Ancora su The Druids (2007) di Ronald Hutton

(via The Wild Hunt)

Lo scorso 13 maggio il quotidiano britannico The Indipendent, con un articolo di Gary Lachman, ha segnalato l’ultimo volume di Ronald Hutton (di cui avevo già parlato qui):

[…] The Druids, like his earlier work, explores the notion of “invented tradition”; something, he writes, “that relies upon an original foundation myth that has subsequently been disproved but has made itself worthy of respect in its own right.” Both wicca and neo-paganism fall into this camp, their claims to ancient lineage being undermined while their significance as post-modern religions is celebrated in his brilliant Triumph of the Moon.

Predictably, Hutton finds himself defending his position on two fronts. Neo-pagans, clinging to the notion that their beliefs are part of an ancient nature religion, and radical feminists upholding the idea of a primeval matriarchal society (which Hutton finds “rather delightful”), scorn Hutton’s refreshingly cheerful acceptance that there seems little evidence for either of these. And his less unbuttoned colleagues shake their heads at his optimism about Druidry and other “alternative spiritualities” as valid contemporary religions. He has a very pragmatic, creative attitude, recognising that factual error can still produce beneficial results. We may not be able to “get it right”, about the Druids and other people of the past, but “we can look upon the past and how it works for us, and call upon it in order to make the future”.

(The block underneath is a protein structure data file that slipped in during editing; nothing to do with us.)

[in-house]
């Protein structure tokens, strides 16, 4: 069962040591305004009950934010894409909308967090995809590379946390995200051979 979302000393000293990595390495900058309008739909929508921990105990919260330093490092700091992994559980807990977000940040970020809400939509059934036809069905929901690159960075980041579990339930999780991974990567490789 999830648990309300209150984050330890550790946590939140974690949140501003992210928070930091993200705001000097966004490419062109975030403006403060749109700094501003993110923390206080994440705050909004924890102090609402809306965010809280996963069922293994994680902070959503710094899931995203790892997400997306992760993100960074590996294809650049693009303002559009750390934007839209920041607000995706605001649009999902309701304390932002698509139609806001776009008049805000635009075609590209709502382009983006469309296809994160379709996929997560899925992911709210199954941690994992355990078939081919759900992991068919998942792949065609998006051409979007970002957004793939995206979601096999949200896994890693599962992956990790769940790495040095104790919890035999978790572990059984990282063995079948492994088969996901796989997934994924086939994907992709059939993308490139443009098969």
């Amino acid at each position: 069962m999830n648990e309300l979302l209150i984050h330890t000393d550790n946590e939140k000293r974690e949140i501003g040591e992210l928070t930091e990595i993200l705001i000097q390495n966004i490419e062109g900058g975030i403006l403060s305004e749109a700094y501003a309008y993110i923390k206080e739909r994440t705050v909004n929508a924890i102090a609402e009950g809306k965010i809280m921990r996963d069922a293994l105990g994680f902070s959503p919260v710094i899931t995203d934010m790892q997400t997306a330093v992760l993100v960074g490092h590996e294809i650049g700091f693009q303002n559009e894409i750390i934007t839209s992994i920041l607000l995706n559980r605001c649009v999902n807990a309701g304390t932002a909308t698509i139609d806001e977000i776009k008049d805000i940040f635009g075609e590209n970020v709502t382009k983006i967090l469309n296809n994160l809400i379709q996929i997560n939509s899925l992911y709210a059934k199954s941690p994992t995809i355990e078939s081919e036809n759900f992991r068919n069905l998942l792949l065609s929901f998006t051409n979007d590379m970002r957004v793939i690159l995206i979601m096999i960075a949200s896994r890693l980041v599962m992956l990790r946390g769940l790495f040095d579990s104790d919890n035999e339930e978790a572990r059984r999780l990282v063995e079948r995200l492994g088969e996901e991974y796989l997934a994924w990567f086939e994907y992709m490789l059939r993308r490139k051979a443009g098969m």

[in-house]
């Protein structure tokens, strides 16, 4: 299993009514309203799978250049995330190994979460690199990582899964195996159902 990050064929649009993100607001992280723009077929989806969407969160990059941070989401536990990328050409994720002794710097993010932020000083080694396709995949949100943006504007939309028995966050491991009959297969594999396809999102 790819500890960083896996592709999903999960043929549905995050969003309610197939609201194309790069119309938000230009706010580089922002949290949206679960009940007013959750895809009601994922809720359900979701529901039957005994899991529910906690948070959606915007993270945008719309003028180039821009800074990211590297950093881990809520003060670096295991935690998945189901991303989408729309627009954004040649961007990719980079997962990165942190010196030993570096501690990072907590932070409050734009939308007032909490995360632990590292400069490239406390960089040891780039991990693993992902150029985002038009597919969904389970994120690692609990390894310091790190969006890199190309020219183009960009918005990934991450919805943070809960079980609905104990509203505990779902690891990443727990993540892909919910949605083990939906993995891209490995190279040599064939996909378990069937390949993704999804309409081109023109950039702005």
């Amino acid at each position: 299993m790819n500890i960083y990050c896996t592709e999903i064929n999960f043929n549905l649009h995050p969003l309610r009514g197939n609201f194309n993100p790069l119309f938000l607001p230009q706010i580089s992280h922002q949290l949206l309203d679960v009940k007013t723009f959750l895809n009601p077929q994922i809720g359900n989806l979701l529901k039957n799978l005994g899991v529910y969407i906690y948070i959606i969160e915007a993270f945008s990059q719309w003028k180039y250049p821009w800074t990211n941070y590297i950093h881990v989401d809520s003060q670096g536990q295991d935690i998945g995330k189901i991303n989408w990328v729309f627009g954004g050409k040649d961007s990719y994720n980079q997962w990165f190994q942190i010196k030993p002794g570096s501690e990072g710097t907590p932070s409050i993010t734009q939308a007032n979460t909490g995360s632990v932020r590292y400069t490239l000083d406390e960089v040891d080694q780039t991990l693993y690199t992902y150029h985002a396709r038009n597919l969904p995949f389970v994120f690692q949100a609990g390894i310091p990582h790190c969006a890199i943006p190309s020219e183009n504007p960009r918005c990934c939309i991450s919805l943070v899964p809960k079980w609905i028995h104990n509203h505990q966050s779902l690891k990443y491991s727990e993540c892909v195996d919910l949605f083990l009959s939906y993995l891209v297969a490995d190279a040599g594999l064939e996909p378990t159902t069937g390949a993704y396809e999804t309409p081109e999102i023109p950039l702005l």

L’articolo completo è leggibile qui.

In uscita uno studio sociologico sul paganesimo giovanile nel mondo anglofono

Chas S. Clifton (che ha recentemente pubblicato un’interessante storia del paganesimo negli Stati Uniti che sto terminando di leggere: Her Hidden Children. The Rise of Wicca and Paganism in America. Lanham, MD: Altamira Press, 2006; recensione di Sean McCloud su H-Amstdy dello scorso settembre disponibile qui) segnala sul proprio blog la prossima uscita di

Berger, Helen A., & Ezzy, Douglas (2007). Teenage Witches. Magical Youth and the Search for the Self. Rutgers University Press

Gli autori sono Helen A. Berger, professore di sociologia presso la West Chester University di West Chester in Pennsylvania e già autrice, fra l’altro, di A Community of Witches: Contemporary Neo-Paganism and Witchcraft in the United States (University of South Carolina Press, 1998; recensione di Frances Kostarelos su Sociology of Religion, Winter 1999, disponibile qui), e Douglas Ezzy, senior lecturer in sociologia presso l’australiana University of Tasmania.

(Il volume sembra interessante, ed è possibile che me ne procuri una copia)